Kamehameha III

Kamehameha III
Kamehamehaiii.jpg
King of the Hawaiian Islands
ReignJune 6, 1825 – December 15, 1854
PredecessorKamehameha II
SuccessorKamehameha IV
Kuhina NuiKaʻahumanu I
Kaʻahumanu II
Kaʻahumanu III
Keoni Ana
Born(1814-03-17)March 17, 1814
Keauhou Bay at North Kona, Hawaiʻi island
DiedDecember 15, 1854(1854-12-15) (aged 40)
Hoihoikeʻea, Honolulu, Oʻahu
Burial(1855-01-10)January 10, 1855[1][2]
SpouseQueen Kalama
IssueKeaweaweʻulaokalani I
Keaweaweʻulaokalani II
Kīwalaʻō (illegitimate)
Albert Kūnuiākea (illegitimate)
Kamehameha IV (hānai)
Kaʻiminaʻauao (hānai)
Full name
Keaweaweʻula Kīwalaʻō Kauikeaouli Kaleiopapa Kalani Waiakua Kalanikau Iokikilo Kīwalaʻō i ke kapu Kamehameha
HouseKamehameha
FatherKamehameha I
MotherKeōpūolani
SignatureKamehameha III's signature

Kamehameha III (born Kauikeaouli) (March 17, 1814 – December 15, 1854) was the third king of the Kingdom of Hawaii from 1825 to 1854. His full Hawaiian name was Keaweaweʻula Kīwalaʻō Kauikeaouli Kaleiopapa and then lengthened to Keaweaweʻula Kīwalaʻō Kauikeaouli Kaleiopapa Kalani Waiakua Kalanikau Iokikilo Kīwalaʻō i ke kapu Kamehameha when he ascended the throne.

Under his reign Hawaii evolved from an absolute monarchy to a constitutional monarchy with the signing of both the 1840 Constitution, which was the first Hawaiian Language Constitution, and the 1852 Constitution. He was the longest reigning monarch in the history of the Kingdom, ruling for 29 years and 192 days, although in the early part of his reign he was under a regency by Queen Kaʻahumanu and later by Kaʻahumanu II.His goal was the careful balancing of modernization by adopting Western ways, while keeping his nation intact.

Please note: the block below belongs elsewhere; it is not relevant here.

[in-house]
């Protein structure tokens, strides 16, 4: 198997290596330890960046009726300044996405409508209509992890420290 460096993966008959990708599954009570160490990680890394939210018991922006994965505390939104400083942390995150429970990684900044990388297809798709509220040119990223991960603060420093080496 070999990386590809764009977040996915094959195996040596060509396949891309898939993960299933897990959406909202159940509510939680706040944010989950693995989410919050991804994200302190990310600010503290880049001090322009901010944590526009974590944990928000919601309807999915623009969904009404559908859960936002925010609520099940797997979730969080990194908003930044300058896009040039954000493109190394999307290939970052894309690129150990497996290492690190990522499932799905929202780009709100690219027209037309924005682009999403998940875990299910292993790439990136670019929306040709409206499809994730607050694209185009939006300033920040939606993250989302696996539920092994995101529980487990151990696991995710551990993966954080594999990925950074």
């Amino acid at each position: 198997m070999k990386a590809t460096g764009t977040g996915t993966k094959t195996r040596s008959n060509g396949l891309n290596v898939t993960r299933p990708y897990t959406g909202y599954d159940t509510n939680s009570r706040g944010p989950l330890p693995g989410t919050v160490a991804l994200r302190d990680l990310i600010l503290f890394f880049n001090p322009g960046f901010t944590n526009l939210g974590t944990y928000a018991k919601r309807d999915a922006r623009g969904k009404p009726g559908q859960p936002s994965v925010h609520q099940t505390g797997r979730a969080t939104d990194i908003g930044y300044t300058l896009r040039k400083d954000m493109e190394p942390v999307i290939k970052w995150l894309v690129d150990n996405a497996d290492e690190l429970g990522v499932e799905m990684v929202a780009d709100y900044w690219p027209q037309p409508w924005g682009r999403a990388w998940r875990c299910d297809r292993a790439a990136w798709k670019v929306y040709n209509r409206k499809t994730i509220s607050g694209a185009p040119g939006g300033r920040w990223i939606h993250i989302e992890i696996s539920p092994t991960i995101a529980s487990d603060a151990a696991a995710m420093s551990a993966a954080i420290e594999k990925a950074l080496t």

Early life

Kauikeaouli was born at Keauhou Bay, on Hawaiʻi island, the largest island of the Hawaiian Islands archipelago. He was the second son of King Kamehameha I and his highest ranking wife, Queen Keōpūolani, born in Maui. Early historians suggested June or July 1814, but one accepted date is August 11, 1813.[3] Biographer P. Christiaan Klieger cites 17 March 1814 as his birthday.[4] He was of the highest kapu lineage. Kauikeaouli was about 16 years younger than his brother Liholiho, who ruled as Kamehameha II starting in 1819. He was named Kauikeaouli (placed in the dark clouds) Kaleiopapa Kuakamanolani Mahinalani Kalaninuiwaiakua Keaweaweʻulaokalani (the red trail or the roadway by which the god descends from heaven) after his maternal grandfather Kīwalaʻō. He was promised to Kuakini in hānai, but at birth he appeared to be delivered stillborn, Kuakini did not wish to take him. But Chief Kaikioʻewa summoned his kaula (prophet) Kapihe who declared the baby would live.[5]:8 Kauikeaouli was cleansed, laid on a rock, fanned, prayed over and sprinkled with water until he breathed, moved and cried. The prayer of Kapihe was to Kaʻōnohiokalā, "Child of God". The rock is preserved as a monument at Keauhou Bay.[6] He was given to Kaikioʻewa to raise.[citation needed]

Kauikeaouli had a troubled childhood. He was torn between the Puritan Christian guidelines imposed on the kingdom by the kuhina nui (Queen Regent) who was his stepmother Kaʻahumanu, and the desires to honor the old traditions. Under the influence of Oʻahu's then governor, Boki, and a young Hawaiian-Tahitian priest named Kaomi, Kauikeaouli's aikāne partner, he rebelled against his Christian teachings, created the secret order of Hulumanu (Bird Feather), and named Kaomi his co-ruler in place of Kīnaʻu. By 1835 he had returned to ways of the missionaries.[7]:334–339[8]